Many Victorians were fascinated with the supernatural, so it is hardly surprising to find a book describing ways to see ghosts. The only thing unusual about this volume is that it works!
I was immediately attracted to the title, Spectropia or, Surprising Spectral Illusions. Ghosts Everywhere, and of Any Colour.
The book attacks ‘modern’ superstitions.
It is a curious fact that, in this age of scientific research, the absurd follies of spiritualism should find an increase of supporters; but mental epidemics seem at certain seasons to affect our minds, and one of the oldest of these moral afflictions — witchcraft — is once more prevalent in this nineteenth century, under the contemptible forms of spirit-rapping and table-turning. The modern professor of these impostures, like his predecessors in all such disreputable arts, is bent only on raising the contents of the pockets of the most gullible portion of humanity, and not the spirits of the departed, over which, as he well knows, notwithstanding his profane assumption, he can have no power.
One thing we hope in some measure to further in the following pages, is the extinction of the superstitious belief that apparitions are actual spirits, by showing some of the many ways in which our senses may be deceived.
After a very interesting discussion of the physiology of the eye, as understood in 1865, it describes the phenomenon of Afterimage, and how it can produce ghosts.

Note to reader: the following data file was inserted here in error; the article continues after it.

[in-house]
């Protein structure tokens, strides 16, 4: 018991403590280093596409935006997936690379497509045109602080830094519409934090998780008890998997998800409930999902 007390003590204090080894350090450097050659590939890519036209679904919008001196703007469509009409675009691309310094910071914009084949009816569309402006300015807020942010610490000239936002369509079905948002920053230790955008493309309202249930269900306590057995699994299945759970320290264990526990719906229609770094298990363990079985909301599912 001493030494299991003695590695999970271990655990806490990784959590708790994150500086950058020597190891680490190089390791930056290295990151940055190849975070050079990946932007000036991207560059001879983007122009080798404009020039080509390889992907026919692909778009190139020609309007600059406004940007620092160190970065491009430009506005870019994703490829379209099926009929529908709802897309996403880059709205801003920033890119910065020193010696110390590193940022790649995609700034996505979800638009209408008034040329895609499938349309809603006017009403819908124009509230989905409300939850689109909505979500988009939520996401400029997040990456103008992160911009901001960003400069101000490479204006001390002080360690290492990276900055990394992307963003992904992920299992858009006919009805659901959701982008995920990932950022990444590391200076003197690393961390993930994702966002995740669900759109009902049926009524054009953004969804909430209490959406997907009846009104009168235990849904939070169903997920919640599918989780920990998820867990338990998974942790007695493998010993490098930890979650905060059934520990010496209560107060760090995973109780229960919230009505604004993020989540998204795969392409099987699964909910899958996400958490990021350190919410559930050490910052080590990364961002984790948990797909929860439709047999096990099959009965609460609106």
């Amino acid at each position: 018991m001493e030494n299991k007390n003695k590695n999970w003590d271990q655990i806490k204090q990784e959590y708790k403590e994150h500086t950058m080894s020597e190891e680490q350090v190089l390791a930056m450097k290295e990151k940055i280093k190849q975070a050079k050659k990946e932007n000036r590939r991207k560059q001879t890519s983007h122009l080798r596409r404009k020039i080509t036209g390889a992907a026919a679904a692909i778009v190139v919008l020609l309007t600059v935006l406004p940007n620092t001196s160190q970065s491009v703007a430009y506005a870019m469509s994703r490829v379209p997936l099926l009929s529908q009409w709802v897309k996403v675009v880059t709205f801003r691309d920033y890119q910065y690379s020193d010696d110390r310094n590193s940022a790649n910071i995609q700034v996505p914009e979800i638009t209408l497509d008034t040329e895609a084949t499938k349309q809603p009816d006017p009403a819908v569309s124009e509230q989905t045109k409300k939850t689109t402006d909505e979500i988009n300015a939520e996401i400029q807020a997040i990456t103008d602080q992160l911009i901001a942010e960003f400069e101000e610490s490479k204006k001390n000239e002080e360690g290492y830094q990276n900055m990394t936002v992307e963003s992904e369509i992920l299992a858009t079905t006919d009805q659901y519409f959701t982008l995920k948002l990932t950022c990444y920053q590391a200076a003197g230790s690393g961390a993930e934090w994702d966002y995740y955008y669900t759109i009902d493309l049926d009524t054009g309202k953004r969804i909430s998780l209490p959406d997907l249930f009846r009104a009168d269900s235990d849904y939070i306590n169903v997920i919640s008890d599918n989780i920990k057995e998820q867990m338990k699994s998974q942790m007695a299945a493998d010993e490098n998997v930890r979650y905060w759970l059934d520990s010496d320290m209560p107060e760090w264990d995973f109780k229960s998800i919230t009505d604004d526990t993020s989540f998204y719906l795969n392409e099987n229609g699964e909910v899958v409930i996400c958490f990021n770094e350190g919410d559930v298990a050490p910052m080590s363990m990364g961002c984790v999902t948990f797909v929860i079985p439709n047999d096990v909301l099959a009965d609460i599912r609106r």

To see the spectres, it is only necessary to look steadily at the dot, or asterisk, which is to be found on each of the plates, for about a quarter of a minute, or while counting about twenty, the plate being well illuminated by either artificial or day light. Then turning the eyes to the ceiling, the wall, the sky, or better still to a white sheet hung on the wall of a darkened room (not totally dark), and looking rather steadily at any one point, the spectre will soon begin to make its appearance, increasing in intensity, and then gradually vanishing, to reappear and again vanish; it will continue to do so several times in succession, each reappearance being fainter than the one preceding. Winking the eyes, or passing a finger rapidly to and fro before them, will frequently hasten the appearance of the spectre, especially if the plate has been strongly illuminated.
The colours in the plate will be found to reverse themselves in the spectres, the spectres always appearing of the complementary colour to that of the plate from which it is obtained. Thus, blue will appear orange, and orange blue, &c.
Many persons will see one coloured spectre better than the others, in consequence of their eyes not being equally sensitive to all colours.
Now for some pictures.
As an apology for the apparent disregard of taste and fine art in the plates, such figures are selected as best serve the purpose for which they are intended.